By Lee J. Siegel
A dozen years have elapsed since U psychologist David Strayer published a study that concluded motorists who talk on cellphones suffer “inattention blindness” regardless of whether they use hand-held or hands-free devices.
Yet for many years, many people ignored Strayer’s bottom line message: The problem is mental distraction, not just manual manipulation of a phone or other devices. Laws were passed banning use of handheld cellphones for talking or texting, but allowing hands-free devices. Automakers put increasingly sophisticated (and confusing) voice-command systems in vehicles.
Now, after publishing a third set of studies in as many years with funding by the AAA Foundation for Traffic Safety, the message is beginning to get through: The mere act of talking to your smartphone or in-vehicle infotainment system is moderately to very highly distracting – depending on the device used.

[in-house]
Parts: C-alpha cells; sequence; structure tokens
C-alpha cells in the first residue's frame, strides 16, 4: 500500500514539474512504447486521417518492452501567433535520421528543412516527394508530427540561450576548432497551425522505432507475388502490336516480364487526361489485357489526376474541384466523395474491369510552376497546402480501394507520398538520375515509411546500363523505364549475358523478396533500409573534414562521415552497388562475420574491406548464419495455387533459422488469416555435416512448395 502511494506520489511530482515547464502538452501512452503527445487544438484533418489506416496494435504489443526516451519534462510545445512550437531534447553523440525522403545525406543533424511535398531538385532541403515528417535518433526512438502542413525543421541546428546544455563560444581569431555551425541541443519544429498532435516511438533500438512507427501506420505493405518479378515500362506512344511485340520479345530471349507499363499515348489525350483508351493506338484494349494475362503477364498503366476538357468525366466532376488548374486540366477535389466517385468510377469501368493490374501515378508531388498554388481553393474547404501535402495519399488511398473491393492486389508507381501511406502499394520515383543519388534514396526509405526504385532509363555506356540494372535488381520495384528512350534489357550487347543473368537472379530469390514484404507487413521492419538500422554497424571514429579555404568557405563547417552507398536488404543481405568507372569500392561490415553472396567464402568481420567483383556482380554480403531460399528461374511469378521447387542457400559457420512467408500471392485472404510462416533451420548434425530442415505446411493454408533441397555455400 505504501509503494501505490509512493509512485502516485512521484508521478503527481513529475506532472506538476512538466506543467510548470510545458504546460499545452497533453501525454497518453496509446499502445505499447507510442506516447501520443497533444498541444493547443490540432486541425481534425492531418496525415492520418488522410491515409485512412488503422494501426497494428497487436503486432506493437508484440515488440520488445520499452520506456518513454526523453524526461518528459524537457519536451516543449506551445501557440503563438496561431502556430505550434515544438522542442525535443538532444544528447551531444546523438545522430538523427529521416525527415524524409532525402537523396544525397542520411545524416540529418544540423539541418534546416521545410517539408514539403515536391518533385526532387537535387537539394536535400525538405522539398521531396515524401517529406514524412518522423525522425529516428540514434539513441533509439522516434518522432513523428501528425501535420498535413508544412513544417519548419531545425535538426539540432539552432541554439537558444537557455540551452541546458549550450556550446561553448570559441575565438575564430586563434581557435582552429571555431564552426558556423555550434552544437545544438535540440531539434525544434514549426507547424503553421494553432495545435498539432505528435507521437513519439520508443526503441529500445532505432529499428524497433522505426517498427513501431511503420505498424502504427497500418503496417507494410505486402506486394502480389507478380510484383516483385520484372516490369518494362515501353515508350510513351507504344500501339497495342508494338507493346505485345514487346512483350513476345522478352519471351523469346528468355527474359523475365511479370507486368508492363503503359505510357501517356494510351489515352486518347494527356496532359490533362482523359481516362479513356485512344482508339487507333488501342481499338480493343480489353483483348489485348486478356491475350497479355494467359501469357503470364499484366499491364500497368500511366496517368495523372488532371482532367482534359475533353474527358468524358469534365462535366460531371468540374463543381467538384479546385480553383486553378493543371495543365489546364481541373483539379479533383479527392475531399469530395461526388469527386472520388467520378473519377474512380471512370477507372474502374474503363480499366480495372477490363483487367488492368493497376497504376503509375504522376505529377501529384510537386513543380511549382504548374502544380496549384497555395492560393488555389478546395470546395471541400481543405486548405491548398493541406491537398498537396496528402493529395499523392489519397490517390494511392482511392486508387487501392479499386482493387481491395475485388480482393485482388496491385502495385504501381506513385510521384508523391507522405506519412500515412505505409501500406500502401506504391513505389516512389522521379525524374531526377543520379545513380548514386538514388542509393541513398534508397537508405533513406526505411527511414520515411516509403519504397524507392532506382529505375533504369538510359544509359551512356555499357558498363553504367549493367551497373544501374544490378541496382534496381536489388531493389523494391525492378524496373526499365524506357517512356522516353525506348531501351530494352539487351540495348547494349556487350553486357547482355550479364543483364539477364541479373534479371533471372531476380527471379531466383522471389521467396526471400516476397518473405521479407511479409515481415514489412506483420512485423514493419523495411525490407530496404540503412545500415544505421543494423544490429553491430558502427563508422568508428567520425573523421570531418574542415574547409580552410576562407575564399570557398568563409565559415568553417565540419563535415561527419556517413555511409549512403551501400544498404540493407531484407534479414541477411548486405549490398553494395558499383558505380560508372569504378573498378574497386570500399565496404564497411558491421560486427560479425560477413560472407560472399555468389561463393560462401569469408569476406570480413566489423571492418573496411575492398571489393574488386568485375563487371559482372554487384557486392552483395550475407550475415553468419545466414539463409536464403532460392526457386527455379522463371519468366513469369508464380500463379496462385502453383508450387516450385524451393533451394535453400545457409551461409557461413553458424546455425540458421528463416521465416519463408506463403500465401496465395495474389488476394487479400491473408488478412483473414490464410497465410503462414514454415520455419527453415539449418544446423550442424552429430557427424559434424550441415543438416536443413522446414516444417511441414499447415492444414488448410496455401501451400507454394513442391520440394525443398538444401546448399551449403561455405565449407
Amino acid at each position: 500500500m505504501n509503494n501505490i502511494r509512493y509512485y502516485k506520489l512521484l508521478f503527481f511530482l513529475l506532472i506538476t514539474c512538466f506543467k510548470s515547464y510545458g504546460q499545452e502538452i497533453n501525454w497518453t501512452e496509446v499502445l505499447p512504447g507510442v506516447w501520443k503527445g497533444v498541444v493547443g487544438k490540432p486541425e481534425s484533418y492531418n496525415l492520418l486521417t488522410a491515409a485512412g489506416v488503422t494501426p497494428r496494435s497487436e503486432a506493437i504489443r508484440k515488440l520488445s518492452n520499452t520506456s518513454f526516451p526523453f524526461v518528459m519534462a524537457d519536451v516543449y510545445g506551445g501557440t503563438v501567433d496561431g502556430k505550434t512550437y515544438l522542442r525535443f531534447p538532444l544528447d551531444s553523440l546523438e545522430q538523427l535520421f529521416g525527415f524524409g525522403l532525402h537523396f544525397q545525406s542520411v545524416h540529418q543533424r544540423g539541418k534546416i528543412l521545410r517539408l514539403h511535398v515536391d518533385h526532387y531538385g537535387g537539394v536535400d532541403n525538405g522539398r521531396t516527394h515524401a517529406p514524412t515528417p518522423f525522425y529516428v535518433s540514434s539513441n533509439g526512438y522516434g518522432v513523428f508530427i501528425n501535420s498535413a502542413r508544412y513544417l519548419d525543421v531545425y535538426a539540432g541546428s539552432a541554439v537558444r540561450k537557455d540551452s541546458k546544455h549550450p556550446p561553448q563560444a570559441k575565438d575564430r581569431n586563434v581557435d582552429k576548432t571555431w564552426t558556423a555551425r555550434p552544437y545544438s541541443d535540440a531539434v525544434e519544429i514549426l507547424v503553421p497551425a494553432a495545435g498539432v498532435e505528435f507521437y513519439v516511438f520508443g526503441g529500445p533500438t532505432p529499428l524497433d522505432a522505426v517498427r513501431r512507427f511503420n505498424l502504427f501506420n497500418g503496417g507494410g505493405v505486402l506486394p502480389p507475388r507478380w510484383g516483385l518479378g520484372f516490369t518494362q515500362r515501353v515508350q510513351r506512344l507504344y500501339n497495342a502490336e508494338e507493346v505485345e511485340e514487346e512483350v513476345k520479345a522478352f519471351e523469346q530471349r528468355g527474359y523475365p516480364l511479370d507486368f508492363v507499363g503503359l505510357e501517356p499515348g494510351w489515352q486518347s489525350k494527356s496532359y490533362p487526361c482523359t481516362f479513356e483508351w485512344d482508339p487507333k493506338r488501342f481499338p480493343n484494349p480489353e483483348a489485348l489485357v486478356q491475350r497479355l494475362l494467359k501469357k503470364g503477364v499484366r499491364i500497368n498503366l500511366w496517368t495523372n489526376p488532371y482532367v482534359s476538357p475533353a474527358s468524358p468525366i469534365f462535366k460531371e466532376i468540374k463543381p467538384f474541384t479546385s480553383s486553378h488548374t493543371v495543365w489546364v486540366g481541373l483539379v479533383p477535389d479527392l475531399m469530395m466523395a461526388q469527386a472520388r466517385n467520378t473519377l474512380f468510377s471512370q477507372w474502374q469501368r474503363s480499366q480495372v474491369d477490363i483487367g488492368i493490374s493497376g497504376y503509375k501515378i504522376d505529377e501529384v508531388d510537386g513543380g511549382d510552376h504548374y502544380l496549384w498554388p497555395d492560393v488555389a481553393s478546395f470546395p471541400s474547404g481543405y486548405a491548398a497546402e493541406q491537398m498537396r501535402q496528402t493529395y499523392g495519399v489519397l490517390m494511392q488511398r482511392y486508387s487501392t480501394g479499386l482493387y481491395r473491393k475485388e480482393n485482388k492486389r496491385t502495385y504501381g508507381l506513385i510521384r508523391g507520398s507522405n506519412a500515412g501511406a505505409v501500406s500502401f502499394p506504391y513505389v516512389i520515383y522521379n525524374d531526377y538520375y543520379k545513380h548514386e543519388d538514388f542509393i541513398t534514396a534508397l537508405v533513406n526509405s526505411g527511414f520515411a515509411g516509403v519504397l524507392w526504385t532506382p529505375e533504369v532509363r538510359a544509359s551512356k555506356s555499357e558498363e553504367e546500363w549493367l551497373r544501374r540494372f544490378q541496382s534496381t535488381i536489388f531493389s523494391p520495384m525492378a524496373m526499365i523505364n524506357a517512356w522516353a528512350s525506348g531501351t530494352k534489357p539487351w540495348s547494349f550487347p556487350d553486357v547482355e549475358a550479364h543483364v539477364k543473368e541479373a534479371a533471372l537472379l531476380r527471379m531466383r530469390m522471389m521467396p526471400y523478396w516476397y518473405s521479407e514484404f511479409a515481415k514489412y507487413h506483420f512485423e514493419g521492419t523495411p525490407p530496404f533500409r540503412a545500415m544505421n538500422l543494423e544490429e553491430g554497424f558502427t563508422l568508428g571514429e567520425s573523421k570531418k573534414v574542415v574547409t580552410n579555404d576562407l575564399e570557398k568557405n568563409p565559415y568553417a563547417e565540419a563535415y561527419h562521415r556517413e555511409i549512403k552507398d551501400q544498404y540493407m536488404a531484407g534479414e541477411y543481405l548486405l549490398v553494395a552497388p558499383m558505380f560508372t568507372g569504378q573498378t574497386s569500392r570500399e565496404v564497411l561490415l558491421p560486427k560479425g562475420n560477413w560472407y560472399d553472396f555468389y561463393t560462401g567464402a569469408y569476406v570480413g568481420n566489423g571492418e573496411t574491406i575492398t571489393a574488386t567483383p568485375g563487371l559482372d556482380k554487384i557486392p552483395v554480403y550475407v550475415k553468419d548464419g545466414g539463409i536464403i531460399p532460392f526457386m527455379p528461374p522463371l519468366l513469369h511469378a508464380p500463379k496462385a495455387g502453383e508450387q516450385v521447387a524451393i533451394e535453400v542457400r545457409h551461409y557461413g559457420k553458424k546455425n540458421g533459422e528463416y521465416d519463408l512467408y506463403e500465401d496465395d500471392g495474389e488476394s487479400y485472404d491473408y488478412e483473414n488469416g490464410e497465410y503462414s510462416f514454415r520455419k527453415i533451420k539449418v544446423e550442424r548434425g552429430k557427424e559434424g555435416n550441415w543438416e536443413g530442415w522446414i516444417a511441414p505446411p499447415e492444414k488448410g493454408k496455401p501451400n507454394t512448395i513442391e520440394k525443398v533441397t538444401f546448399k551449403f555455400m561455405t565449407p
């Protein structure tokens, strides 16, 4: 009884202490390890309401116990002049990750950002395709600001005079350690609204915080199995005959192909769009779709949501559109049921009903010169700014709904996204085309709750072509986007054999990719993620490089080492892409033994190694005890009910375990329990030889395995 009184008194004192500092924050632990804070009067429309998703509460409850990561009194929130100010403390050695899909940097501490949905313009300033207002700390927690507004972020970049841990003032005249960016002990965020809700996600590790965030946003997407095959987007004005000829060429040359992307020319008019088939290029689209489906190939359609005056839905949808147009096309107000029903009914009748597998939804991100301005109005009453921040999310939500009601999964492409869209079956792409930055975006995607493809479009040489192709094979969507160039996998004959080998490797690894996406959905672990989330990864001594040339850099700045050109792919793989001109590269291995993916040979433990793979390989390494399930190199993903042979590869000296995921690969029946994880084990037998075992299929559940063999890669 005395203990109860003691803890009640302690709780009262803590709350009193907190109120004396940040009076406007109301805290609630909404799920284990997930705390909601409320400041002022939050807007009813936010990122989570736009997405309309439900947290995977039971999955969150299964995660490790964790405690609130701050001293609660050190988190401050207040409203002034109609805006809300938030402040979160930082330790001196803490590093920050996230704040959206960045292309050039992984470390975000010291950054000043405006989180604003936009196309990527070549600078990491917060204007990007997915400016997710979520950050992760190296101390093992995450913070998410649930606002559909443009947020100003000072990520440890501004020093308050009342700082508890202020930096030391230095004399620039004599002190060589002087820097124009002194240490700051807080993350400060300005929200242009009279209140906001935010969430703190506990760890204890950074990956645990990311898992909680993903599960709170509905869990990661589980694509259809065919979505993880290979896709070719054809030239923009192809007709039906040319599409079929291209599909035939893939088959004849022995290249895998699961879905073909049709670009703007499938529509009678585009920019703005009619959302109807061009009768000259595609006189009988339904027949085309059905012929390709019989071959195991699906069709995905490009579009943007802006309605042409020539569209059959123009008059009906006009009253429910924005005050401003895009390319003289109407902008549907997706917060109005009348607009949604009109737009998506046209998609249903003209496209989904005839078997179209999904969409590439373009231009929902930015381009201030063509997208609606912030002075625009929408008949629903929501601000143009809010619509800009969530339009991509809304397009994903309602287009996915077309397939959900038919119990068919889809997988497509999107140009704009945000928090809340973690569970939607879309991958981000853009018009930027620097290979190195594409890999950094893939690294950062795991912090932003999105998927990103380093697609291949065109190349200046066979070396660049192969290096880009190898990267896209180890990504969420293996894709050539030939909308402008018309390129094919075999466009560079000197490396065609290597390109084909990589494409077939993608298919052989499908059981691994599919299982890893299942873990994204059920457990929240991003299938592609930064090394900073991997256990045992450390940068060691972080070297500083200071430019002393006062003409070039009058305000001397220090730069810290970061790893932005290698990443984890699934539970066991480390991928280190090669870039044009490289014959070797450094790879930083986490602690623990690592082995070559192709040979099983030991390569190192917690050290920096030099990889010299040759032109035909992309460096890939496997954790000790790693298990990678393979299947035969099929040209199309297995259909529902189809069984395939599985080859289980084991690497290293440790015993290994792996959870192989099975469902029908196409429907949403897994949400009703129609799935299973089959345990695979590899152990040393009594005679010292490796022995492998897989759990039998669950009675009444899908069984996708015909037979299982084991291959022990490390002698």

The new studies by Strayer, psychologist Joel Cooper and their colleagues generated worldwide publicity that focused on their newest finding: Drivers remain distracted for up to 27 seconds after disconnecting from the phone or in-car information system. That was a surprise for lots of folks who avoid texting or talking while driving, but thought it was OK to do so at stoplights. Indeed, the new study meant that while driving at 25 mph, a motorist travels the length of up to three football fields before regaining full attention.
The two new studies also rated three smartphone personal assistants and 10 in-vehicle information systems on a distraction scale, finding most of them highly distracting. Some automakers already have contacted the U researchers about the results.
Click here for details of Strayer’s latest studies, and for links to the full studies.
Lee Siegel is a senior science writer at University Marketing and Communications. If you have an interesting story idea, email him at email@example.com.